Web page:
grep ‘materialized’ *.sql

This will show entries like ‘money.materialized_billable_xact_summary’.

If you’re new to Evergreen’s git structure this is where the SQL files to create the database structure are stored. Something like this will then help you find where a specific statement is though over time you’ll probably be able to guess as they’re (mostly) logically organized.

grep 'money.materialized_billable_xact_summary' *.sql | grep 'CREATE'

080.schema.money.sql:CREATE TABLE money.materialized_billable_xact_summary AS
080.schema.money.sql:CREATE INDEX money_mat_summary_usr_idx ON money.materialized_billable_xact_summary (usr);
080.schema.money.sql:CREATE INDEX money_mat_summary_xact_start_idx ON money.materialized_billable_xact_summary (xact_start);

If you then look in the file you will see:

CREATE TABLE money.materialized_billable_xact_summary AS
SELECT * FROM money.billable_xact_summary WHERE 1=0;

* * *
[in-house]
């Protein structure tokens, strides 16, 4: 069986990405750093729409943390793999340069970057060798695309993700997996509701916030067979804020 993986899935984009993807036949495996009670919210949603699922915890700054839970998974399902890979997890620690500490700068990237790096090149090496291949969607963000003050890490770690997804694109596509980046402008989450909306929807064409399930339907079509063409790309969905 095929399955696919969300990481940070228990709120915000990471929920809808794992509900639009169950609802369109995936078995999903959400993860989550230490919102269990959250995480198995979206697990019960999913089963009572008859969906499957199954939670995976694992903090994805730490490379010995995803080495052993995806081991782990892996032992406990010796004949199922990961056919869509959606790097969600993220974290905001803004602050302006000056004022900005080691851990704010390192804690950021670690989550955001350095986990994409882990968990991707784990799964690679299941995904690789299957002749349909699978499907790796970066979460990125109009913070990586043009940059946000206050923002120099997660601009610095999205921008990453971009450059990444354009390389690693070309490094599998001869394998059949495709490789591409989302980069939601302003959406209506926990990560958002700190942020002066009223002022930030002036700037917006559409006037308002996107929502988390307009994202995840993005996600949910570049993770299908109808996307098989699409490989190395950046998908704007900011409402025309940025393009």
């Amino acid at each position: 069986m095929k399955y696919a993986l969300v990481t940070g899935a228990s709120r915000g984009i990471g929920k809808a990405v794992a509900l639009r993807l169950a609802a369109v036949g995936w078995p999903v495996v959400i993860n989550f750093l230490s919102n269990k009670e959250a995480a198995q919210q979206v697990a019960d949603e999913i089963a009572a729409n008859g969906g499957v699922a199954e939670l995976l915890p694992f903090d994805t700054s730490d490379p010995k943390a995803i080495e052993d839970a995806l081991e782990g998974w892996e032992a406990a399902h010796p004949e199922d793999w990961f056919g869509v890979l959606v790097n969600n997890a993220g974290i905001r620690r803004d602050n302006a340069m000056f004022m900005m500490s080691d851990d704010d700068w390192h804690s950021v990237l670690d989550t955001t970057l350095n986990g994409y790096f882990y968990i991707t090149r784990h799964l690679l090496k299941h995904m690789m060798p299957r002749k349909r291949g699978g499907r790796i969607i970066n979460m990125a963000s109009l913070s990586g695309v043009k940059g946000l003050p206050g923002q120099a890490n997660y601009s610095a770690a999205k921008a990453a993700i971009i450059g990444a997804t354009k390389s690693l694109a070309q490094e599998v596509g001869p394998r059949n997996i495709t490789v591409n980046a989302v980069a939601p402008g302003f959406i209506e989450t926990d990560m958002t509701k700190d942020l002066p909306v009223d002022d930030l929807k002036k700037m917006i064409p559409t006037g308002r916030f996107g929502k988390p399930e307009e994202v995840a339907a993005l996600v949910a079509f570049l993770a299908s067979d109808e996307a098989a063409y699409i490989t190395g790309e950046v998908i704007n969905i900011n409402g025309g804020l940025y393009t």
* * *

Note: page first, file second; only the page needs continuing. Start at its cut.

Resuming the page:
It looks a bit funky because it’s borrowing its base structure from another table but it is a standard, simple, every day, workhorse table. Note that we don’t call lit a materialized view but we do call it materialized because that is what it is. And if you want to see how we materialize it just scroll down a bit further in the file and you will see it referenced from triggers like this one:

CREATE OR REPLACE FUNCTION money.mat_summary_create () RETURNS TRIGGER AS $$
BEGIN
    INSERT INTO money.materialized_billable_xact_summary (id, usr, xact_start, xact_finish, total_paid, total_owed, balance_owed, xact_type)